An email by Tourre, according to the SEC’s complaint against him and Goldman Sachs, proclaimed, “More and more leverage in the system. The whole building is about to collapse anytime now…Only potential survivor, the fabulous Fab(rice Tourre)…standing in the middle of all these complex, highly leveraged, exotic trades he created without necessarily understanding all of the implications of those monstruosities!!!!” (Sic)

That email was sent to a friend of Tourre’s, according to the SEC complaint.

His department was also of the view that CDOs were in terrible shape, according to the SEC. A Feb. 11, 2007 email that the complaint says was sent to Tourre by the head of Goldman Sachs’ structured production correlation trading desk allegedly said, “the cdo biz is dead we don’t have a lot of time left.”

The SEC said Goldman Sachs and Tourre misled investors about a synthetic collateralized debt obligation, or CDO, that hinged on the performance of subprime residential mortgage-backed securities…

The CDO, called ABACUS 2007-AC1, was structured and marketed by Goldman in early 2007 when the U.S. housing market and related securities were beginning to show signs of distress, the SEC complaint said.

According to the SEC, Goldman Sachs failed to disclose to investors vital information about the CDO, in particular the role that John Paulson, a major hedge fund manager, played in the portfolio selection process, and the fact that the hedge fund had taken a short position against the CDO. Neither Paulson nor his hedge fund company were named as defendants in the SEC complaint.

These crooks all play by the same rules – or in the case of this recession – play by the absence of rules and oversight. Something the Republican Party is about to say NO to, once again. The last thing they want is for the real money in this land to be hampered by living up to the law.

It was the same at all levels. The first example I personally witnessed of how the system had been corrupted – I watched a young married couple, both undocumentados, buying a single-wide with no credit history and 10% down. The trailer farm salesman promised them “no problem” and as he explained to me – a group of trailer dealers owned the storefront mortgage company which would make the mortgage and sell the paper to someone like Countrywide.

No state rules or oversight required for the storefront mortgage company. Still isn’t any, btw.

These cruds at Goldman-Sachs did the same thing on a global scale. Only they had their Republican buddies from the Contract on America handling things for them in the federal government. Deals that weren’t worth the paper they were written on – floated merrily downstream – no oversight, no regulators worth their salt would actually look at their dealings.

Supreme Court case illustrates absurdity of US patent law

It took less than two minutes Monday for the high-stakes patent case in the Supreme Court to descend to the level of questioning whether “Lorenzo Jones” could get a patent on one of his hare-brained inventions, if Bernard Bilski and Rand Warsaw could get one on their theory about managing business risk. “Jones,” an old-time radio figure who thought his creations in a garage would bring him fame and fortune, made an appearance in the first question, by Justice Antonin Scalia.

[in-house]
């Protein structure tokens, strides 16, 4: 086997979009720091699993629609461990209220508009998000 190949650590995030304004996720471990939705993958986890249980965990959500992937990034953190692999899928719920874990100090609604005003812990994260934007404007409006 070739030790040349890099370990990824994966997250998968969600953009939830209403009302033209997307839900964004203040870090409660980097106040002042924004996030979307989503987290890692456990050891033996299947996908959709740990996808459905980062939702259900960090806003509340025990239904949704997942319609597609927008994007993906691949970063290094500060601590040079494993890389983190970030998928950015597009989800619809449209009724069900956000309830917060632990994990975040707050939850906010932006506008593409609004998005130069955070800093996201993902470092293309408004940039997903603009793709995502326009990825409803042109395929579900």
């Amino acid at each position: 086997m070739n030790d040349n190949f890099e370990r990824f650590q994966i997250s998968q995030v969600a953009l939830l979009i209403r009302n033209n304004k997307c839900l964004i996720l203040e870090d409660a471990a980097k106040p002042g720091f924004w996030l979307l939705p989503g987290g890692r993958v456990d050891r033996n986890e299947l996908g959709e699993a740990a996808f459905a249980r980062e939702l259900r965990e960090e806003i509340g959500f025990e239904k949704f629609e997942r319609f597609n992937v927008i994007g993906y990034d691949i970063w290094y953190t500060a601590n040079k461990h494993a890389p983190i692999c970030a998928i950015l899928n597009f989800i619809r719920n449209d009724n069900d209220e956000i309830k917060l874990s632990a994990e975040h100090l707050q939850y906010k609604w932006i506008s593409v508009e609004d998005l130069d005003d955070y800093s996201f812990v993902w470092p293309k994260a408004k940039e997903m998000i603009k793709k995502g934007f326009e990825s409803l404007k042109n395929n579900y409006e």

Scalia also suggested the seeming absurdity of a patent for Dale Carnegie’s influential 1936 book, How to Win Friends and Influence People. But it was the “Lorenzo Jones” comment that set the tone for the entire argument in Bilski, et al., v. Kappos (08-964). It would take a most inventive analyst to find a way in the argument for the risk-management idea under review to fit into the Patent Act’s coverage. The idea had no defenders whatsoever on the bench

The largest question left unanswered when the one-hour argument was over was whether the Court would go forward and issue a major new ruling interpreting patent law, when the practical result here seemed so evident. Lawyers and judges have invested heavy resources in the Bilski case, and it does raise a fundamental question that may well need answering. But, when there may well be no formulation of patent law that would salvage the Bilski-Warsaw creation, why bother?

J. Michael Jakes, a Washington lawyer arguing for a patent on that invention, faced a seemingly unending litany of hypotheticals to test how far he would take his plea for wide access to a patent monopoly. Justice Sonia Sotomayor wondered if a patent would be available on “a method of speed-dating,” Justice Ruth Bader Ginsburg asked about methods for avoiding corporate takeovers or picking a jury, Justice Stephen G. Breyer brought up a successful businessman’s right to protection for “how he made his money” and a method for teaching antitrust law that “would keep 80 percent of the students awake,” Chief Justice John G. Roberts, Jr., wondered about a business model counseling “buy low and sell high,” and Justice Anthony M. Kennedy questioned patent rights for someone who went to the Bureau of Statistics and worked out a table of life expetancy. On and on the hypotheticals went.